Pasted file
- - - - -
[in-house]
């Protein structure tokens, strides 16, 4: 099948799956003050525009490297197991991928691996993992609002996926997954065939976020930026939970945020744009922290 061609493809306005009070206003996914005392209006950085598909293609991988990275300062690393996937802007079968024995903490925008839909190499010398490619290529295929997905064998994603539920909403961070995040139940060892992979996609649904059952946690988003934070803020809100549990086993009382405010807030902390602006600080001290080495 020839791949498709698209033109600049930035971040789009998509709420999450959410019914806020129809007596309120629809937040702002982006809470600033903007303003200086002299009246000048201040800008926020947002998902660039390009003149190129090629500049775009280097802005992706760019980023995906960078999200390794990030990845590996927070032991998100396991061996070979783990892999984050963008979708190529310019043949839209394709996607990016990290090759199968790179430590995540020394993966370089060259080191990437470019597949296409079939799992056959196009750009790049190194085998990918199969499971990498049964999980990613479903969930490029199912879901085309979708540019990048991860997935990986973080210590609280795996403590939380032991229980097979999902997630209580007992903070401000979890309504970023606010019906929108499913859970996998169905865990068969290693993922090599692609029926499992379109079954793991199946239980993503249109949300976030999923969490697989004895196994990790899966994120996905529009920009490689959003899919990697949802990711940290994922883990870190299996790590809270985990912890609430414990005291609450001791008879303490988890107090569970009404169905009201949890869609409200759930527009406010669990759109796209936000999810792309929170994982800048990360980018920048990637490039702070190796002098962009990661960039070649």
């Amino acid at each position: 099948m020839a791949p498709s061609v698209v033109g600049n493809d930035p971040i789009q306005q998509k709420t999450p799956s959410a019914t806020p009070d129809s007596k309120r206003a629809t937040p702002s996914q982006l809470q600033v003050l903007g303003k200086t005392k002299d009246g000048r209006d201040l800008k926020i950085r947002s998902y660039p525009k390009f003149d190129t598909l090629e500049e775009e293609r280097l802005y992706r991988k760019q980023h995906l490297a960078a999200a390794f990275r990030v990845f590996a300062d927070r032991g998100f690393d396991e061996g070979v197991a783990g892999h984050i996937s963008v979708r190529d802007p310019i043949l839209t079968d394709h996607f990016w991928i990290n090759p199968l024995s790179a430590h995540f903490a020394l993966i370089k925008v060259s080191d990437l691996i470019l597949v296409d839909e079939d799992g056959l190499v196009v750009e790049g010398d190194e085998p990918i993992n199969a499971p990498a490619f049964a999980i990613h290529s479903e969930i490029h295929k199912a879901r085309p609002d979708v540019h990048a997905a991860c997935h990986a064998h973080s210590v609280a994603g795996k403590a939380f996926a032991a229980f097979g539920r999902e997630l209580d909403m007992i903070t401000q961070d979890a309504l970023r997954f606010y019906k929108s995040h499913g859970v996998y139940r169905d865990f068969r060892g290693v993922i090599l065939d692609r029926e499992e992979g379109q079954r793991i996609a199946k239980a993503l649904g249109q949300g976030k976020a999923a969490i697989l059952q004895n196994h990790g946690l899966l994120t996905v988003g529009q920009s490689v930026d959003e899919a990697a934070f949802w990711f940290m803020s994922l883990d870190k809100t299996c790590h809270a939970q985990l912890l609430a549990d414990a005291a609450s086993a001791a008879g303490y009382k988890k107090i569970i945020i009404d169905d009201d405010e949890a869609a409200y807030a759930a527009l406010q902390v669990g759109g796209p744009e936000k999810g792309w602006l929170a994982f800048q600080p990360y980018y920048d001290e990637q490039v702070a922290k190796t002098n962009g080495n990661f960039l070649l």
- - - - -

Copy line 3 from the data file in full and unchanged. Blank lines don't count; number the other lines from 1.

């Amino acid at each position: 099948m020839a791949p498709s061609v698209v033109g600049n493809d930035p971040i789009q306005q998509k709420t999450p799956s959410a019914t806020p009070d129809s007596k309120r206003a629809t937040p702002s996914q982006l809470q600033v003050l903007g303003k200086t005392k002299d009246g000048r209006d201040l800008k926020i950085r947002s998902y660039p525009k390009f003149d190129t598909l090629e500049e775009e293609r280097l802005y992706r991988k760019q980023h995906l490297a960078a999200a390794f990275r990030v990845f590996a300062d927070r032991g998100f690393d396991e061996g070979v197991a783990g892999h984050i996937s963008v979708r190529d802007p310019i043949l839209t079968d394709h996607f990016w991928i990290n090759p199968l024995s790179a430590h995540f903490a020394l993966i370089k925008v060259s080191d990437l691996i470019l597949v296409d839909e079939d799992g056959l190499v196009v750009e790049g010398d190194e085998p990918i993992n199969a499971p990498a490619f049964a999980i990613h290529s479903e969930i490029h295929k199912a879901r085309p609002d979708v540019h990048a997905a991860c997935h990986a064998h973080s210590v609280a994603g795996k403590a939380f996926a032991a229980f097979g539920r999902e997630l209580d909403m007992i903070t401000q961070d979890a309504l970023r997954f606010y019906k929108s995040h499913g859970v996998y139940r169905d865990f068969r060892g290693v993922i090599l065939d692609r029926e499992e992979g379109q079954r793991i996609a199946k239980a993503l649904g249109q949300g976030k976020a999923a969490i697989l059952q004895n196994h990790g946690l899966l994120t996905v988003g529009q920009s490689v930026d959003e899919a990697a934070f949802w990711f940290m803020s994922l883990d870190k809100t299996c790590h809270a939970q985990l912890l609430a549990d414990a005291a609450s086993a001791a008879g303490y009382k988890k107090i569970i945020i009404d169905d009201d405010e949890a869609a409200y807030a759930a527009l406010q902390v669990g759109g796209p744009e936000k999810g792309w602006l929170a994982f800048q600080p990360y980018y920048d001290e990637q490039v702070a922290k190796t002098n962009g080495n990661f960039l070649l």